Can Abundance and Dying REALLY Go Together?

flowerscamelliasAbundance. Dying. End of Life. Plentifulness. Not words you would normally think of together.

But there’s often an abundance of laughter on my Before I Go group programmes and workshops. There’s plentiful amounts of stories, some amusing, some poignant, others educational.

Then there’s also fear and anxiety and concern, more traditionally words associated with death and dying.

But here’s the thing –

it’s BECAUSE fear, anxiety and concern are welcomed that laughter, stories and even enjoyment are found.

You wouldn’t think it, would you? It’s one of the reasons that Western society (on the whole) has become afraid of death – we have associated this thing, which we rarely see nowadays, with fear.

And things we are afraid of we naturally want to avoid (and in some cases, that’s really sensible!) But avoiding the end of life, especially when one reaches a certain age, is not a great idea really.

With avoidance, resistance, anxiety and fear grow, and all contribute to a state of unhappiness. 

Ignorance also plays a part, and in itself begets beliefs based on ill-formed knowledge.

Before you know it, myths such as ‘It’s better not to mention the fact someone is dying, otherwise you might prevent a miracle happening’ or ‘Only hospital or hospice can care for your last days properly’ are seeded and then take on a life of their own.

These become assumptions, just like it is now assumed that when someone dies you contact the funeral director and hand everything over to them. (This is not necessary by the way – it’s something to make a conscious choice about, not just act on an assumption).

The antidote to all this is creating a welcoming stand to ALL emotions.

Just as I wrote in Chapter 27 of Gifted By Grief, it’s important to be open to them all.

Not try to push the ones we don’t like away, and only let in the ones we do like.

That’s not what life is (nor death for that matter).

Thrills for riders of the roller coaster.

Life is full of ALL kinds of emotions and feelings, and that’s what makes it so much of a rollercoaster ride.

How you behave on that rollercoaster is up to you – the ride of life is going to happen anyway, and by welcoming it all (no matter what it is), you’ll be engaging more fully in life, and therefore able to enjoy it more.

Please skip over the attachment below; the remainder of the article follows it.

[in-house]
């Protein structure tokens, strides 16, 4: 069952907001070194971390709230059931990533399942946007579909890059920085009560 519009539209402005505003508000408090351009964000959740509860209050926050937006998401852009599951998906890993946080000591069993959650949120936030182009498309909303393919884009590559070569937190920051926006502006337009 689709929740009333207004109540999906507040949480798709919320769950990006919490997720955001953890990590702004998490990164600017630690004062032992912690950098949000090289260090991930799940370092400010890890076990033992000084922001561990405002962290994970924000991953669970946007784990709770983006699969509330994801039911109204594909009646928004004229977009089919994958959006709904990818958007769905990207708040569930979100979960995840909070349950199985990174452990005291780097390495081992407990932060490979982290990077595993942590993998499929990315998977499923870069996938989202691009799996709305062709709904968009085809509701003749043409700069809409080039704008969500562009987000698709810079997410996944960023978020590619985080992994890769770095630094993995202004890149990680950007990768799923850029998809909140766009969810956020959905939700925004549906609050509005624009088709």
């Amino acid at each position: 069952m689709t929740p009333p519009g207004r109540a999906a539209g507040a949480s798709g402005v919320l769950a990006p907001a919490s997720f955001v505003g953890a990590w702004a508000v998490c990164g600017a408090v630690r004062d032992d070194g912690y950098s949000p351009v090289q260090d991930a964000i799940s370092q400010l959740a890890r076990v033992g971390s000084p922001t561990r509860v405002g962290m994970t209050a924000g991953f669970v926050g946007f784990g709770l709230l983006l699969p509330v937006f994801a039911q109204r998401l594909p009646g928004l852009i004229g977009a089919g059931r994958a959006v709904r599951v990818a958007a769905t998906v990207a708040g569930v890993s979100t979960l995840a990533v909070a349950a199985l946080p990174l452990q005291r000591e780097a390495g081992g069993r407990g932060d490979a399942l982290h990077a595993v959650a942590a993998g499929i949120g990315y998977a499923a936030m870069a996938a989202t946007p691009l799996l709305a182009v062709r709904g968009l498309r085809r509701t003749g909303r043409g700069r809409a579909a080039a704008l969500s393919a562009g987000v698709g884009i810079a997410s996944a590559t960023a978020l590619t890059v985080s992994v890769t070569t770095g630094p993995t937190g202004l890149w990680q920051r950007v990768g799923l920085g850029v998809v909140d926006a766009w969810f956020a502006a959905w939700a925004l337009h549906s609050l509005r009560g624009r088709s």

And death is just one of those rollercoaster ups (or downs, depending on what you think about it).

So, what do YOU think?

Is there room for an abundance of emotions in your life?

How much can you embrace both life and death? Reply in the comments below and let me know!



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  1. Diane jardel on October 18, 2016 at 11:36 am

    I have learned to accept an abundance of emotions and. how-to describe them.

    It is hard to. express emotions if you grow up with a family who do not encourage this

    • Jane Duncan Rogers on October 18, 2016 at 12:15 pm

      It’s great you have learned that, Diane. It sure is hard (but not impossible, as you demonstrate) if you grow up in that kind of situation. There’s no model to learn from. One way that helps, that I’m sure you have discovered, is to hang out around those who can express emotion consciously and compassionately.

  2. Sandie Luti on October 18, 2016 at 8:12 pm

    Emotion can often surprise. I remember the day, many years ago, when, after long months of deep depression I was admitted to a psychiatric ward. It was surely the end of the world, the worst case scenario. Not so. Within hours of admission I felt relaxed, as if torment had lifted, and hope taken its place. I have often wondered about this, and the experience has helped me to accept that I cannot know how I will feel in any future situation no matter how grievous or pleasurable. So I don’t tend to anticipate outcomes and it keeps me from fretting and worrying.

    • Jane Duncan Rogers on October 18, 2016 at 9:14 pm

      These are such very wise words, Sandie. It is very true, we cannot predict our feelings. Knowing this brings a freedom which in itself is surprising, and very welcome!

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